Old homes are wonderful… it’s the intervening owners and their wild ideas about what’s appealing!!

      Reply

  16. food.life.zen.

    used to work at a paint store. God bless your soul for doing all this. Totally worth the work, it looks FAB!!!!

    Reply

  17. kolorfulkreations

    wow! my 4 year old son would love this house. He wants to have a “Rainbow Colored” house. :D

    Reply

    • Victoria Elizabeth Barnes

      I laughed out loud. Apparently my previous owners had the same design aesthetic as your four-year-old!

      Reply

  18. Amanda S.

    Just stumbled onto your blog. Moving to the Philly burbs in a few months. What’s with the crazy paint?? I see it in so many homes on the market! What a great project!

    Reply

    • Victoria Elizabeth Barnes

      That surprises me, about other houses… I’ve been attributing the colors to our previous owner’s wacky sense of style… not, a trend that anyone else would find appealing.

      Welcome back to Philly!

      Reply

      • Amanda S.

        I kid you not, there was this house with the living room painted BLACK. JET BLACK!!! With a huge red lamp. It really didn’t work…at all…

        Reply

        • Victoria Elizabeth Barnes

          Well, you know… they say black goes with everything. We looked at a house where they painted all the ceilings a deep, crimson red…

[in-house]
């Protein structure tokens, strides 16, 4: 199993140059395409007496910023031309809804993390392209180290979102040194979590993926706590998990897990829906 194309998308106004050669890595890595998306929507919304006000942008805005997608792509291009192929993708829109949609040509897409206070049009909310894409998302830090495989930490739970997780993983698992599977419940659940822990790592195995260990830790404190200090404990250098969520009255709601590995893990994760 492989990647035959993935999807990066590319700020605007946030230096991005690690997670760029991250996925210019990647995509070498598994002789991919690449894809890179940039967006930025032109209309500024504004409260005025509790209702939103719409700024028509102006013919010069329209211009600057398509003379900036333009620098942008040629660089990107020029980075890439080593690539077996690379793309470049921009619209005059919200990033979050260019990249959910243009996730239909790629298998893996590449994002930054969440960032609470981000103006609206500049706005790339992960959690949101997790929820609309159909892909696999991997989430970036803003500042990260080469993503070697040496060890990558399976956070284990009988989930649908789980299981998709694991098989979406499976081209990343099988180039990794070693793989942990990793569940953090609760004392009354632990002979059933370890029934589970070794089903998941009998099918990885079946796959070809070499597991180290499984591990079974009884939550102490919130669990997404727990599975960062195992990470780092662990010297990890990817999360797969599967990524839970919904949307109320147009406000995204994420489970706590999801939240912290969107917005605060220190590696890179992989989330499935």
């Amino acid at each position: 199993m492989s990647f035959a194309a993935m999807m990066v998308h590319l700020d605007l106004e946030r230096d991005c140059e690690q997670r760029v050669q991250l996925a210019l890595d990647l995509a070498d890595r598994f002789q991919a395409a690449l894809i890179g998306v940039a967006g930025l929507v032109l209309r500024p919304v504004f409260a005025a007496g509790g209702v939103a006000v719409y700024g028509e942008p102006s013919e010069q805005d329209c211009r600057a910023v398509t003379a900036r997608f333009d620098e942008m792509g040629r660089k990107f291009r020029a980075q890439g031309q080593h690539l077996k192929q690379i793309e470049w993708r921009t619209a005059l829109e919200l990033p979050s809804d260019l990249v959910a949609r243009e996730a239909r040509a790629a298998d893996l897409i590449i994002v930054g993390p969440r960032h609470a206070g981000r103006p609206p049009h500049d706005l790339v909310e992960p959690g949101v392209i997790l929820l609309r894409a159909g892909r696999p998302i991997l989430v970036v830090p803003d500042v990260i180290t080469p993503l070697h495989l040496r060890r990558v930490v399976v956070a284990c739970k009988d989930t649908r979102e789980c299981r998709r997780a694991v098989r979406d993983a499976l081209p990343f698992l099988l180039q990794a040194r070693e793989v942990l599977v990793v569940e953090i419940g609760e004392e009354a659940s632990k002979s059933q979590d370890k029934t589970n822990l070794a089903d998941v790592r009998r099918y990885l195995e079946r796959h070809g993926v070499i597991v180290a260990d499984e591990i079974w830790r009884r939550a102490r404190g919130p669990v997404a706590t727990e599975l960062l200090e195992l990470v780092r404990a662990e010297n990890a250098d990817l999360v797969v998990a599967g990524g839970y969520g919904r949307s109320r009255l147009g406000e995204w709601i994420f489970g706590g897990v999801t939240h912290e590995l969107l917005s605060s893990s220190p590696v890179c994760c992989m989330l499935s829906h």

Reply

  19. Áine Warren

    That colour really is something but I love the house. I’ve been meaning to go through more of your posts to get a better feel for it!

    Reply

    • Victoria Elizabeth Barnes

      I know, right? Every time I look at this page, I’m amazed anew—at the sheer rainbow effect.

      Reply

      • Áine Warren

        Haha, yes. Actually, an old lecturer of mine has recently done something similar to his hallway in his house. All I could say when he showed me the pictures was “oh wow!”. But whatever floats these people’s boats!

        Reply

  20. Meghan

    Love your comment about color-mad previous owners! ALL the rooms in our house were yellow… the SAME yellow. I’m now on a mission to make every room a DIFFERENT COLOR and there are no yellow walls left!

    Reply

    • Victoria Elizabeth Barnes

      HA! We’ve painted every room yellow! A pale yellow. A nondescript yellow. Probably exactly what you wanted to get rid of… LOL

      Reply

      • Meghan

        haha… you sure you didn’t own my house before us!? I have nothing against yellow… I’m just more of a neutral wall kinda gal… :) I was actually thinking grey/white/yellow for our bathroom remodel and thought… do I really want to bring the yellow back!?